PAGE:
Who

My name is Stefan and I work as an astrophysics research fellow at the University of Exeter, UK. I work with Dr. Nathan Mayne and my colleagues in the exoclimatology group, where our collective aim is to characterise new worlds via numerical models.

Prior to my current position, I was a PhD at the University of Bristol with Dr. Zoë M. Leinhardt, studying numerically, the formation of circumbinary planets.

In my spare time, I'm a keen photographer and walker. I would classify myself as a semi-professional tourist; I'll take any opportunity to visit another country!

Work

Water clouds are a very familiar sight on Earth and are the result of convection of moist air. Clouds have also been found on all planets with a tenable atmosphere in our solar system, although they have different compositions (e.g. Sulphuric Acid clouds on Venus) due to their varying atmospheric chemistry, as well as a range of structures (e.g. horizontal banding on Jupiter). In the simplest terms, providing an atmosphere experiences some degree of temperature gradient then cloud formation will occur when the atmospheric pressure-temperature profile crosses the condensation point of a particular chemical species.

In the era of Exoplanet discoveries, the question remains – do extra-solar planets have clouds? If so, what are they composed off, how does their vertical structure vary and what particle sizes are to be expected? Rayleigh scattering small particle ‘haze’ can be used to explain the blueward slope in transmition spectra of the most well chacterised detections (hot-Jupiters), and a more robust cloud deck could contribute a grey opacity that mutes key absorption signals in the infra-red. Additionally, spatial and temporal brightness variability on Brown Dwarfs (extremely large planets or failed stars depending on your background) has been detected indicating the presence of patchy cloud. Since these Brown Dwarfs occupy the same temperature range as the most well defined hot-Jupiter exoplanets, it seems likely that clouds are common across a wide range of exoplanet atmospheres.

I work with the advanced Unified Model, the Met Office’s global circulation model, to understand how cloud formation works in brown dwarf and hot-Jupiter atmospheres. We use DIHRT kinetic cloud formation code to nucleate seed particles and allow for the subsequent growth and evaporation of a range of prominent chemical species onto the seed surface. Our fully coupled cloud formation and 3D GCM means we can track the advection and gravitational settling (precipitation) of cloud. To complete our model, we use a combination of Mie theory and effective medium theory to determine the absorption and scattering of the cloud, and use SOCRATES, the UM’s radiative transfer scheme to handle the two-stream flux.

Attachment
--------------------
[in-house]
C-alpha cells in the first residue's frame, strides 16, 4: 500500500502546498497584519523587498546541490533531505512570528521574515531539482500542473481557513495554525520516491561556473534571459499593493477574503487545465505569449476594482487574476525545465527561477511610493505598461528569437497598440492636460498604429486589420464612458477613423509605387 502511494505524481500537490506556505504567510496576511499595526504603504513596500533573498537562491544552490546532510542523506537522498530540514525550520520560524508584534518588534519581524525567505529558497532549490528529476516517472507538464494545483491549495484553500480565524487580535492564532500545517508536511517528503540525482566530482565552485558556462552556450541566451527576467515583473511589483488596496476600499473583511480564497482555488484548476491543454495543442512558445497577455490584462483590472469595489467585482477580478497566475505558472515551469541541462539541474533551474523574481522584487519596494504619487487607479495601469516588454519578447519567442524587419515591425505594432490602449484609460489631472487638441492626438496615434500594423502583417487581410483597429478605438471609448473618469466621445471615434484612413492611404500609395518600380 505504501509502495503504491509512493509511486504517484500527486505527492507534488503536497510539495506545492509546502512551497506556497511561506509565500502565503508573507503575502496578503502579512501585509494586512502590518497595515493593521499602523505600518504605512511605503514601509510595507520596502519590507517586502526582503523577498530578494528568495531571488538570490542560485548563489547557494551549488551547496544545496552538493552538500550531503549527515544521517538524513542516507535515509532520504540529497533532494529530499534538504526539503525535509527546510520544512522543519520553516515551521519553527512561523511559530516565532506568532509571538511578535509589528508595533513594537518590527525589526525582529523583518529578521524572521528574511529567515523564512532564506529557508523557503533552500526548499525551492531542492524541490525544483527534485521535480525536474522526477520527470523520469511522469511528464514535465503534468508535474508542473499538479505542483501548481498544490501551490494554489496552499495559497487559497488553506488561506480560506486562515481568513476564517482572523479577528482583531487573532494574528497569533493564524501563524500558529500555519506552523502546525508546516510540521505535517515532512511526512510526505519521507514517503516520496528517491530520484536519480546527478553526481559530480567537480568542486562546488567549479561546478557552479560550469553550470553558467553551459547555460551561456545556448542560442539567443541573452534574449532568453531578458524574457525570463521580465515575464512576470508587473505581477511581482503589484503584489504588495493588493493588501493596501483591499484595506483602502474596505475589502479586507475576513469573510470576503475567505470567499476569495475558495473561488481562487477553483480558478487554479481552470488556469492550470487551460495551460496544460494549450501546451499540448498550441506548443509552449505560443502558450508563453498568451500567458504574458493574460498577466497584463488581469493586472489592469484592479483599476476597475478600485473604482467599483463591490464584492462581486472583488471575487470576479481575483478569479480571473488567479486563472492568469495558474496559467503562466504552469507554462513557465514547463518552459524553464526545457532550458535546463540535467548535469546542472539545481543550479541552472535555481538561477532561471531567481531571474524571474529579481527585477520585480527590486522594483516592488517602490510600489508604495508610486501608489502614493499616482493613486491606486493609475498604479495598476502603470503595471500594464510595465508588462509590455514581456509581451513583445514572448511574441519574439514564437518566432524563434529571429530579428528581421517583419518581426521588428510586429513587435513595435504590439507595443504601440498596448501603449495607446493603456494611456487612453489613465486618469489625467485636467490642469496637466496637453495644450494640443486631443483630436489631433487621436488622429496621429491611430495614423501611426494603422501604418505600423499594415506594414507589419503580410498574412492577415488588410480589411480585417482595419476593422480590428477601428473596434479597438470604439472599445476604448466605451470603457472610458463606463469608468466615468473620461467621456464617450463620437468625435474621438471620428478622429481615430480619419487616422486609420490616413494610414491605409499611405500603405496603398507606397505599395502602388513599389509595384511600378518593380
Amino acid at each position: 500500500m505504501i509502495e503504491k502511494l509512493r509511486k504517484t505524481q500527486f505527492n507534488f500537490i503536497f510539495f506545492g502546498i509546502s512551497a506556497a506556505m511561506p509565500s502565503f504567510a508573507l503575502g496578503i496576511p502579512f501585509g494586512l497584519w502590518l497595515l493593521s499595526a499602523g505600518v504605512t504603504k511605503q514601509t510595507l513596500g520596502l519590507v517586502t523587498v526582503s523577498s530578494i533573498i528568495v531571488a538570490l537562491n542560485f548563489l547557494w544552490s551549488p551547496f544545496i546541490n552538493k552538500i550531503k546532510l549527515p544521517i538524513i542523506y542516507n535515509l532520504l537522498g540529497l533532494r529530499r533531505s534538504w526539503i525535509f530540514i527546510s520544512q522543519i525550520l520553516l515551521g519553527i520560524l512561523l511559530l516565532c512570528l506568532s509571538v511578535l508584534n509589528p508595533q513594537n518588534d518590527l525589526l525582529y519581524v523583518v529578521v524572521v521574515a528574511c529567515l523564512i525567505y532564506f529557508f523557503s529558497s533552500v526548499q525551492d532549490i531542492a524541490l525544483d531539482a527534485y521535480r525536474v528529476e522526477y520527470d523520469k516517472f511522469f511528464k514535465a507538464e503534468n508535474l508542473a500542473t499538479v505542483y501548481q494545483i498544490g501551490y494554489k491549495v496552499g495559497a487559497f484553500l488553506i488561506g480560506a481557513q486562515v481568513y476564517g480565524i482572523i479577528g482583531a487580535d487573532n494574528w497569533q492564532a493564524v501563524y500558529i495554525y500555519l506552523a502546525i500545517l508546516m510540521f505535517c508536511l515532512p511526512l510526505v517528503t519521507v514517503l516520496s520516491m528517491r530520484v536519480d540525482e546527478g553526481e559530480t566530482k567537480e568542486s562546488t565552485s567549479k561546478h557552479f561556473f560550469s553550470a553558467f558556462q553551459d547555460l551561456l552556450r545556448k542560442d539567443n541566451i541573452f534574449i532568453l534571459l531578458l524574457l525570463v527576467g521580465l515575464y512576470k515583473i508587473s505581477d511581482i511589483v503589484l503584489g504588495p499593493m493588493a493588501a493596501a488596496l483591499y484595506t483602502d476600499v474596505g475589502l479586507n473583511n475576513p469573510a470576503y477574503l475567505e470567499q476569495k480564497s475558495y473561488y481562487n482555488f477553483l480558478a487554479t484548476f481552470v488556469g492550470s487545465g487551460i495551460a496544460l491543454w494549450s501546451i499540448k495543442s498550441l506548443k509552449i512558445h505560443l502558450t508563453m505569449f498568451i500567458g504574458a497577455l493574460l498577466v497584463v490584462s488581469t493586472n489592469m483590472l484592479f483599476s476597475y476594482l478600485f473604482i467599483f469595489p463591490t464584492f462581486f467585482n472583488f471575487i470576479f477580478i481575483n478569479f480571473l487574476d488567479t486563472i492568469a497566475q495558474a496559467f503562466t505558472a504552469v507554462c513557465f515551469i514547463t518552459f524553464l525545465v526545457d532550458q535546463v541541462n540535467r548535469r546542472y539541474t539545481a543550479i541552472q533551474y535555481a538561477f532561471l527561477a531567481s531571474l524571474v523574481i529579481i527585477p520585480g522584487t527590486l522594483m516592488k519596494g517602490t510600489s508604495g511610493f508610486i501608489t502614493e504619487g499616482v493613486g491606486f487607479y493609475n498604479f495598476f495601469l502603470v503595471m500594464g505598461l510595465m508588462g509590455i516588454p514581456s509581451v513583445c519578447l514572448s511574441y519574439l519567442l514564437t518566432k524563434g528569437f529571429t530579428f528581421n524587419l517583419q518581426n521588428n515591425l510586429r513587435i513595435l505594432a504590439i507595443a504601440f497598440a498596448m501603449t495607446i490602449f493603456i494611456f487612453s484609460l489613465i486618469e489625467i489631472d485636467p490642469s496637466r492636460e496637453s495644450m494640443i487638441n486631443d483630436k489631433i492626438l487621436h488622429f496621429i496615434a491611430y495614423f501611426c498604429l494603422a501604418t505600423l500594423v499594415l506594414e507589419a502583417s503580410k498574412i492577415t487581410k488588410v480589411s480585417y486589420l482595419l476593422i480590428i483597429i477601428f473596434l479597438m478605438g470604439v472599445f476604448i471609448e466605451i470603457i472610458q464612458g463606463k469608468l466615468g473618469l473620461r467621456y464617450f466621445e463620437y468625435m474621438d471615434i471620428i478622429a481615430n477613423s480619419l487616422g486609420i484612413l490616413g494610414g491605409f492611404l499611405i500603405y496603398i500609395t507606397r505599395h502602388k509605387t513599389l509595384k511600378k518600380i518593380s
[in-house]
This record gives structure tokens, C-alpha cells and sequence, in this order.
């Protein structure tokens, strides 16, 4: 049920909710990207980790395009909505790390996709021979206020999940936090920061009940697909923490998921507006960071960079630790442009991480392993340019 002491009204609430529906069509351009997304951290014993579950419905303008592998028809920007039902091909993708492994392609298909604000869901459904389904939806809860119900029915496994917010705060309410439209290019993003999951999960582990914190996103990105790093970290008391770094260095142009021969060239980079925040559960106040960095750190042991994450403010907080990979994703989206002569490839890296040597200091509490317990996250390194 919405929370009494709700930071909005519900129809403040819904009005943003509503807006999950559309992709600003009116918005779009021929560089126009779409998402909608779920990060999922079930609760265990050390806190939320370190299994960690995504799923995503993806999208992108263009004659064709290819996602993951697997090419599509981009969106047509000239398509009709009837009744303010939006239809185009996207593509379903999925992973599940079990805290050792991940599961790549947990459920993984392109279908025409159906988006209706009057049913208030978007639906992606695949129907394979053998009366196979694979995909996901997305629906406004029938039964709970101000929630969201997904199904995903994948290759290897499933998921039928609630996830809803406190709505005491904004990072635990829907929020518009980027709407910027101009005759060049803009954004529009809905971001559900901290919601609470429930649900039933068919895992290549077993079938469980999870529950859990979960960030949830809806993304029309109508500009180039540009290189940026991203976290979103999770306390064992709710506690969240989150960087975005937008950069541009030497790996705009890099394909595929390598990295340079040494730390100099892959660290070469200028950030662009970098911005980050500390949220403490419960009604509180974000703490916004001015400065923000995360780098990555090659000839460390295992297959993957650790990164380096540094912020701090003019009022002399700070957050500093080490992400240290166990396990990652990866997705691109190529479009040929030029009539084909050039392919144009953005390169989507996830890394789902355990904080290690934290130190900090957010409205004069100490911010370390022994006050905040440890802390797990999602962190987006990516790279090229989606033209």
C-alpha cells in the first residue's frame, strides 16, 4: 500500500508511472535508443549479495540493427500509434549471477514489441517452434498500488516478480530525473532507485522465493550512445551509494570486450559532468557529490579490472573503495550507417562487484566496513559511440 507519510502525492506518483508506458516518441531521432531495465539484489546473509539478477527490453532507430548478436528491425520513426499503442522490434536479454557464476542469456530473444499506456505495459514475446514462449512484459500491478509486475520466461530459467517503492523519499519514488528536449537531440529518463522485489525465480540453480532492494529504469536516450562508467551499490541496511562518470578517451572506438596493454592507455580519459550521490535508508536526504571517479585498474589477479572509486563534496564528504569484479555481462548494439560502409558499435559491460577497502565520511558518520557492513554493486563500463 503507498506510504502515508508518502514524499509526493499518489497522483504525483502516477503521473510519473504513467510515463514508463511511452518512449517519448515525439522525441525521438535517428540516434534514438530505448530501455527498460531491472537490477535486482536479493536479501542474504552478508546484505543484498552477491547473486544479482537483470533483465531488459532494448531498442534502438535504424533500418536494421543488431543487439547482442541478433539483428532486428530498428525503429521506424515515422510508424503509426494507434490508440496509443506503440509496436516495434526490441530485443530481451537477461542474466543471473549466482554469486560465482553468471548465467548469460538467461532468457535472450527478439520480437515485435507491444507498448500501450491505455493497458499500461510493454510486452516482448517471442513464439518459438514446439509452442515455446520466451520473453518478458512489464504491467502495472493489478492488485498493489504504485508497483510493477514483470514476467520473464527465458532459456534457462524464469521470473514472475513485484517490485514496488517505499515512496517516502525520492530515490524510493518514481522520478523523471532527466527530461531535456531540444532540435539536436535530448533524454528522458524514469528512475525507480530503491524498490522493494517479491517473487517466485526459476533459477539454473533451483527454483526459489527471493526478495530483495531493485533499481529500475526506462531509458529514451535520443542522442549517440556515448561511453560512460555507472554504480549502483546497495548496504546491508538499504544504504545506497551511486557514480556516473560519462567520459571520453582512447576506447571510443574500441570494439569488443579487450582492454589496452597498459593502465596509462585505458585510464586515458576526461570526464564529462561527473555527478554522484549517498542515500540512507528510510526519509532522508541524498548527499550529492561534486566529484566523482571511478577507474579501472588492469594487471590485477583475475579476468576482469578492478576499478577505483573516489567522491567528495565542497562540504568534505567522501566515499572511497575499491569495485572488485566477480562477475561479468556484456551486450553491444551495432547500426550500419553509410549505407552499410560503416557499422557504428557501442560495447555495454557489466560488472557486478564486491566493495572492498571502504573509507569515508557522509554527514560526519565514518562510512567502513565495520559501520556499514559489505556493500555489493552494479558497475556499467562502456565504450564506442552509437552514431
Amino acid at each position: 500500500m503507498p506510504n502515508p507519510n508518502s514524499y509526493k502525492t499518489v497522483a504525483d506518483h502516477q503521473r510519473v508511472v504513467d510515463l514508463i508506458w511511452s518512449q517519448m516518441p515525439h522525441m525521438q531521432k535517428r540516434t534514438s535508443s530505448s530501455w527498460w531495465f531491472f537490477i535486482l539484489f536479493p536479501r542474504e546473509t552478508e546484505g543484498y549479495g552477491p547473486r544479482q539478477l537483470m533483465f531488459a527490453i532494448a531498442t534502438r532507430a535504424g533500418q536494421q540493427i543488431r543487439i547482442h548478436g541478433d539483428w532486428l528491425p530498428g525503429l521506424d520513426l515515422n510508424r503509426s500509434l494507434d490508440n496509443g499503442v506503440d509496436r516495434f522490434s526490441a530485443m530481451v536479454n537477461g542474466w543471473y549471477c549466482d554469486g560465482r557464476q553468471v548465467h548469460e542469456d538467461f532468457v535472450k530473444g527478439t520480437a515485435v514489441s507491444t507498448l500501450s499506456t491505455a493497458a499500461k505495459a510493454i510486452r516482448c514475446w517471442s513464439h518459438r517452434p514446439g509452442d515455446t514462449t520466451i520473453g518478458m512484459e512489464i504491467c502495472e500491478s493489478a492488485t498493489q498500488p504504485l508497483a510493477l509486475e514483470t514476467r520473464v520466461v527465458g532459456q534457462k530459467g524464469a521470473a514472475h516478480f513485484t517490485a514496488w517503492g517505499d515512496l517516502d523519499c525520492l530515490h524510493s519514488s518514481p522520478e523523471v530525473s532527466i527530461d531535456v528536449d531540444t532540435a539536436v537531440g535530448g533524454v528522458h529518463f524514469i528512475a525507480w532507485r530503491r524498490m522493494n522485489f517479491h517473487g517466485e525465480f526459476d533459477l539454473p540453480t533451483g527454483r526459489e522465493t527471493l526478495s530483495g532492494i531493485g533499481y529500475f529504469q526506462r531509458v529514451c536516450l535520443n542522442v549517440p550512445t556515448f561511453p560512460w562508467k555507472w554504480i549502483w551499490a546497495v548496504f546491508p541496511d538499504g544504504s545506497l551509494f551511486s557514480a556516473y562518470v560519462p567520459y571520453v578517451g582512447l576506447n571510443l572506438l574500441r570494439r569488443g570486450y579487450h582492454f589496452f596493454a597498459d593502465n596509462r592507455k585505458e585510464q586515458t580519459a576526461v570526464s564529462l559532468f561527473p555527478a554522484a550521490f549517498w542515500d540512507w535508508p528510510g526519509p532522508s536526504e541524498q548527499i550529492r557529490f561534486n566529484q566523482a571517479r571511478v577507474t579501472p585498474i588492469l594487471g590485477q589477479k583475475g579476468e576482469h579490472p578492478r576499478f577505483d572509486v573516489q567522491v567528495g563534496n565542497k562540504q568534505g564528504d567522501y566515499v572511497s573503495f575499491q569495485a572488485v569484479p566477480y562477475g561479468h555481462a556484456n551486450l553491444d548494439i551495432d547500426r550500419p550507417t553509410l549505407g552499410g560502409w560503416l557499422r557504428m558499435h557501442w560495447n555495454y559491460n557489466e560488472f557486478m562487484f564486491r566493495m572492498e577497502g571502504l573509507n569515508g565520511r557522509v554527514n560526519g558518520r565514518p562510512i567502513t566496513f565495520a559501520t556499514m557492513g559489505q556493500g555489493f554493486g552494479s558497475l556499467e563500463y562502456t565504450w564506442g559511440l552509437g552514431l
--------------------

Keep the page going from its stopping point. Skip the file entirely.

This work will be used to understand the structure of cloud on these planets, and allow us to identify their observational signal (e.g. offsets in the thermal and reflected phase curves).

Poster

Papers

Lines, S.; N. J. Mayne; J. Manners; I. A. Boutle; B. Drummond; J. Goyal; A. Carter; G. Lee; Ch. Helling and D. M. Acreman Exo-Nephology: Synthetic model transmission spectrum of a cloudy hot-Jupiter. [Submitted to A&A, In Review].

Lines, S.; N. J. Mayne; I. A. Boutle; J. Manners; G. Lee; Ch. Helling; B. Drummond; D. S. Amundsen; J. Goyal; D. M. Acreman; P. Tremblin and M. Kerslake Simulating the cloudy atmospheres of HD209458b and HD189733b with the 3D Met Office climate model., Accepted in A&A

Lines, S.; Leinhardt, Z. M.; Baruteau, C.; Paardekooper, S.-J. and Carter, P. J, Modelling circumbinary protoplanetary disks. II. Gas disk feedback on planetesimal dynamical

Lines, S.; Leinhardt, Z. M.; Baruteau, C.; Paardekooper, S.-J. and Carter, P. J., Modelling Circumbinary Disks Part 1: Fluid simulations of the Kepler-16 and 34 systems, A&A, 582, A5 (2015).

Lines, S.; Leinhardt, Z. M.; Paardekooper, S.-J.; Baruteau, C. and Thebault, P., Forming Circumbinary Planets: N-body simulations of Kepler-34, ApJL, 782, L11 (2014).

Outreach

I am a strong believer in quality science outreach with schools and the public. I have been involved with several schemes such as becoming a STEM Ambassador to communicate basic Physics with local schools, winning the I’m a Scientist, Get me out of here!competition and using the prize money to fund a data analysis computing project and Access to Bristol a scheme that engages with students of all backgrounds wanting to study at the University of Bristol.

I have led outreach classes as part of the ‘Access to Bristol’ scheme which enables all participants who complete to course to be granted a conditional offer to study at the university. My Raspberry Pi planet formation workshop uses tens of Raspberry Pi devices for students to run their own N-body simulations of planetesimals dynamics and collisional accretion.

My work has been displayed and won in various categories of the Bristol ‘Art of Science’ competition which sees scientists at Bristol University display their scientific results in creative ways. Recently, my work was identified by the British Science Association who organised for two images to be displayed at the RUH Bath as part of the charity Art Exhibition ‘Art at the Heart’.

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i = 0;

while (!deck.isInOrder()) {
    print 'Iteration ' + i;
    deck.shuffle();
    i++;
}

print 'It took ' + i + ' iterations to sort the deck.';

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Item One Ante turpis integer aliquet porttitor. 29.99
Item Two Vis ac commodo adipiscing arcu aliquet. 19.99
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Item One Ante turpis integer aliquet porttitor. 29.99
Item Two Vis ac commodo adipiscing arcu aliquet. 19.99
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Item Five Ante turpis integer aliquet porttitor. 29.99
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